Wednesday 18 October, 2nd Week
Jesus Christ in Martin Luther and Cyril of Alexandria
Johannes Zachhuber, Professor of Historical and Systematical Theology, University of Oxford
In this lecture, Martin Luther’s Christology will be explored in its historical context, its relation to the Chalcedonian tradition, and in its current, theological significance.
Wednesday 8 November, 5th Week
Kate Cooper, Head of History, Royal Holloway, University of London
It is a truth universally acknowledged that with the inimitable Monnica
Augustine’s Confessions proposes one of the most memorable heroines of ancient literature, but less well understood are the other women of Augustine’s life, including those whom we know through his letters. What did Augustine learn from the women in his life? And what can we learn from Augustine about the lives of ancient women?
Wednesday 15 November, 6th Week
How the Spirit which works in us is known: the science of spiritual states according to Joseph Hazzaya
Jim Barlow Mission Priest and Interim Minister in the Bracknell Team Ministry
Joseph Hazzaya (the Seer) was a spiritual director and abbot of the 8th century. Born a Zoroastrian, at age seven he was enslaved and made a Muslim. By his own choice he later became a Christian monk and lived much of his life as a mountain solitary. Although, shortly before his death, his writings where anathemized by a synod of the East Syrian Church, under Patriarch Timothy I, that judgement was always contested and Joseph continued to be held in the highest esteem by many. Due to his condemnation and the brutal vicissitudes of history in that region, only a small part of his work has survived. What does remain reveals a luminous synthesis of the mystical theology of the 7th and 8th centuries with its characteristic combination of noetic and charismatic elements.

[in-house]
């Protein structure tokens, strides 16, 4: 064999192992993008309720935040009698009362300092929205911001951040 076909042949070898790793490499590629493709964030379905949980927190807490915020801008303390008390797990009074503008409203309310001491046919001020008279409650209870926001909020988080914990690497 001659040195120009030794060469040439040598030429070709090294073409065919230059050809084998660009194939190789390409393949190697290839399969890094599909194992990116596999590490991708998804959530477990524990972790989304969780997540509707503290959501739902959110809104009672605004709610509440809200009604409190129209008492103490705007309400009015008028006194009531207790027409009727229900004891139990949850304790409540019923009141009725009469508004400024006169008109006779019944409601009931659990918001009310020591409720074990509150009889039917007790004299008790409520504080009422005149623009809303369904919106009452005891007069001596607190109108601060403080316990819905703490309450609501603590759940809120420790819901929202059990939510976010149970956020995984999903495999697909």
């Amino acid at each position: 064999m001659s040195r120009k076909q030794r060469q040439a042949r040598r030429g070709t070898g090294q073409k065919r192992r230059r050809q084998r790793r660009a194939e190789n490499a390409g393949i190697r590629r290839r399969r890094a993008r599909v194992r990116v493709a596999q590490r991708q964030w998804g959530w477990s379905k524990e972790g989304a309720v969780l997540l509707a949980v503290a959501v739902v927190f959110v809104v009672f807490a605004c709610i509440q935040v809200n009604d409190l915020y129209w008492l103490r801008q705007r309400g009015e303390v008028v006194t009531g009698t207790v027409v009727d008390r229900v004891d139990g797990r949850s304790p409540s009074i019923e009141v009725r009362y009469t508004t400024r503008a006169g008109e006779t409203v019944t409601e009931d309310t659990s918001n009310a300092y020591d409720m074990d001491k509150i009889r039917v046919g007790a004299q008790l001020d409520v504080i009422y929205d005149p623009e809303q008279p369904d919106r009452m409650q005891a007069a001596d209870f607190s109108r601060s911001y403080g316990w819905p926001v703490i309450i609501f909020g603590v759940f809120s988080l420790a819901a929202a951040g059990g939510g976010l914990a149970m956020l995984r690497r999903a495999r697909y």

Wednesday 29 November, 8th Week
Church Fathers versus Modern Commentators on the Works of Mercy in the New Testament
Nathan Eubank Associate Professor in New Testament Studies and Laing Fellow in Theology and Religion, Keble College Oxford
In late antiquity Jews and Christians alike found many proofs in the Scriptures that almsgiving was a strict sine qua non for those hoping to know God and enter into eternal life. According to most scholars who focus on the New Testament, however, the canonical collection of twenty-seven books grants far less theological importance to works of mercy than did other ancient Jews or Christians. Eubank explores some of the characteristic differences between ancient and modern biblical interpretation in order to query common assumptions of the latter.